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Advanced Paternal Age – When is it too late?

September 20 2021
by Roman Kolos
September 20 2021

With development of assisted reproduction technologies (ART) it became possible for many couples to have children in their 40’s, 50’s, and sometimes even 60’s. Paternal and maternal age is increasing in most developed countries, whereas, a positive media portrayals of such parents, particularly celebrities, makes such choice socially acceptable. But what are the risks? Is there anything to think about except for potential medical issues? In some countries there are restrictions established by law as to the maximum age of prospective parents that may participate in assisted reproduction programs (including gametes donation or surrogacy, where such treatment is allowed). In other countries, and among them is Ukraine, the decision is within a discretion of medical specialists in charge of the ART program.

So, when does an advanced paternal age (APA) occur?

In case of a prospective father – as man ages, the number of de novo mutations in his sperm increases and a chance of a stillbirth or that a child would carry a deleterious mutation linked to disorders such as autism or schizophrenia increases proportionately (Kong, 2012). Yet, while the risk for stillbirth, in particular, may rise at the age of 40 and beyond, there is no clear paternal age “cliff” at which point offspring health risks dramatically increase (Smith, 2015; Urhog, 2017). Those risks may be circumvented through use of donor sperm.

In case of a prospective mother – often an advanced maternal age is defined as 35 years and beyond and is based on sharp fertility decline after mid 30’s and increasing risk of fetal genetic anomalies. However, if a woman will be carrying the pregnancy herself and using donor oocytes, concerns regarding maternal health increase with age, but may be considered as very significant somewhere be age of 50. A combination of donor oocytes and gestational carrier (surrogate mother) may mitigate both, fetal and obstetric risks for a woman.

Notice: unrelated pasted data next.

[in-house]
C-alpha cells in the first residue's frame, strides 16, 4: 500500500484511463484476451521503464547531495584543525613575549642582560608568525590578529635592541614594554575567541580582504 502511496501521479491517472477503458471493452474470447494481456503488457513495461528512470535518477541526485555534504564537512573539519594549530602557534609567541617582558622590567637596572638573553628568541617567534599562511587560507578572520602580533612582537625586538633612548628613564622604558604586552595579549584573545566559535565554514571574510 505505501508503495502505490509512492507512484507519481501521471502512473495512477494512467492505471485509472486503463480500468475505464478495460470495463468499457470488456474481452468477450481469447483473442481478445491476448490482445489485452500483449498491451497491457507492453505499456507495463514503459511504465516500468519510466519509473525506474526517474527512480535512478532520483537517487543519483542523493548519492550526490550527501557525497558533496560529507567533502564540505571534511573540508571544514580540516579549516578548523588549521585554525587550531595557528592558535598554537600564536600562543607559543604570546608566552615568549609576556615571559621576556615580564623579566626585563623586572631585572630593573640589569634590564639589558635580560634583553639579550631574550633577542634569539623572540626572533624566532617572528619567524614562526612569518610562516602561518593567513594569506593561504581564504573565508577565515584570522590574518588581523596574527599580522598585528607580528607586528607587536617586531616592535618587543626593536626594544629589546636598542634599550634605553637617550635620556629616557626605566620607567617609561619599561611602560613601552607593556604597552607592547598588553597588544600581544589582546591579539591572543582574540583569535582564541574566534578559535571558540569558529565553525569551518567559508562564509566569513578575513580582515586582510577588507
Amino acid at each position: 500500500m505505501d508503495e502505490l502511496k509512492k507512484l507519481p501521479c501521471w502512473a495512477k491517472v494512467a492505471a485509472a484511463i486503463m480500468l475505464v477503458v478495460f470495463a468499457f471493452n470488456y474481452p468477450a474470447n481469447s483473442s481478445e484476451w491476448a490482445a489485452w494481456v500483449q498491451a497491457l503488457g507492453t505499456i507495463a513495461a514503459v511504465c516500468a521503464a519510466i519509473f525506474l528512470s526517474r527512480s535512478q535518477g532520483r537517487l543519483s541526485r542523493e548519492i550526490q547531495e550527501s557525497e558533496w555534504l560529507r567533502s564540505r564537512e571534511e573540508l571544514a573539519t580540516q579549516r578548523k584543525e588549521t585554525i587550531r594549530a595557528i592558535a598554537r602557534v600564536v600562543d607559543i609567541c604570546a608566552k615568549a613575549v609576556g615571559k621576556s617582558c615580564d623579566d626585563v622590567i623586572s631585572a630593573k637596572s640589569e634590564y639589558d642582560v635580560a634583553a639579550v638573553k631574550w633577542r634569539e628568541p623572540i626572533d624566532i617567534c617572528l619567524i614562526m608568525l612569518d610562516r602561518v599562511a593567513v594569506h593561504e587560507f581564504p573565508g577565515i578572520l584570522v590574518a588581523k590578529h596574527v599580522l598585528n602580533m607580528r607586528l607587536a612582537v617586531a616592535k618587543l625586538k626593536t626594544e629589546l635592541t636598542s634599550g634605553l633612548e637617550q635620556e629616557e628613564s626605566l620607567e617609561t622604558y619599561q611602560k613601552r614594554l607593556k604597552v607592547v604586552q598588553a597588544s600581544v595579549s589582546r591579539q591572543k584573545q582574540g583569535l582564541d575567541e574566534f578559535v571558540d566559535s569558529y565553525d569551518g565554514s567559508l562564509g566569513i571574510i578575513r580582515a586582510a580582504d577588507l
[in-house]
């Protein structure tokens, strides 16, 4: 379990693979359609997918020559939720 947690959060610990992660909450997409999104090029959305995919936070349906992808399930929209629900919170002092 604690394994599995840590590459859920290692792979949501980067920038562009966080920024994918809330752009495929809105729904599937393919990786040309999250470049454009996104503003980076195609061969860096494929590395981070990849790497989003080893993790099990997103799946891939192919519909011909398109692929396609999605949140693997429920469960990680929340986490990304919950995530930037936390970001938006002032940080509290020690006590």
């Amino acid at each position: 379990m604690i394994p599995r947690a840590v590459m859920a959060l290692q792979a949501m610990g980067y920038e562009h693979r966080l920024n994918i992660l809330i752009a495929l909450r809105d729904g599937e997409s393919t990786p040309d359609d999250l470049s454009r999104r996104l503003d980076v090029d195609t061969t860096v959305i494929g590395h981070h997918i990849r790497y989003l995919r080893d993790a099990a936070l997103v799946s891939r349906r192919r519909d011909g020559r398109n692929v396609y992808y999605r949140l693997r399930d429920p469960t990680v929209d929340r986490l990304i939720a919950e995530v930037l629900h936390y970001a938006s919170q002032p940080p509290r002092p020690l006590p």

What else shall be considered, in addition to health related risks?

There is a lot of research and information as to health related risks of APA, however, one obvious and extremely important issue often remains unaddressed. In particular, children born to mothers and fathers of advanced age, regardless of the age of the gametes (eggs or sperm) contributing to their conception and the age of the individual carrying the pregnancy, are more likely to experience the early health decline or early death of one or both of their parents, as compared to children born to younger parents (Zweifel, 2015).

Let’s look at statistical risks of death of advanced age parents by the time a child is 15 years old:

Advanced Paternal Age – When is it too late?

Of course each case is unique and in addition to statistics many other factors shall be taken into account. For example, a health and family history of each of the prospective parents, as well, as presence or absence of additional supporting individuals that may help rise and support a child to adulthood shall be taken into account. The bottom line is that every decision, especially the one that may influence a life and wellbeing of a child shall be taken responsively. Prospective parents shall always consider all pros and cons not only from their own perspective but also from the perspective of their future children.

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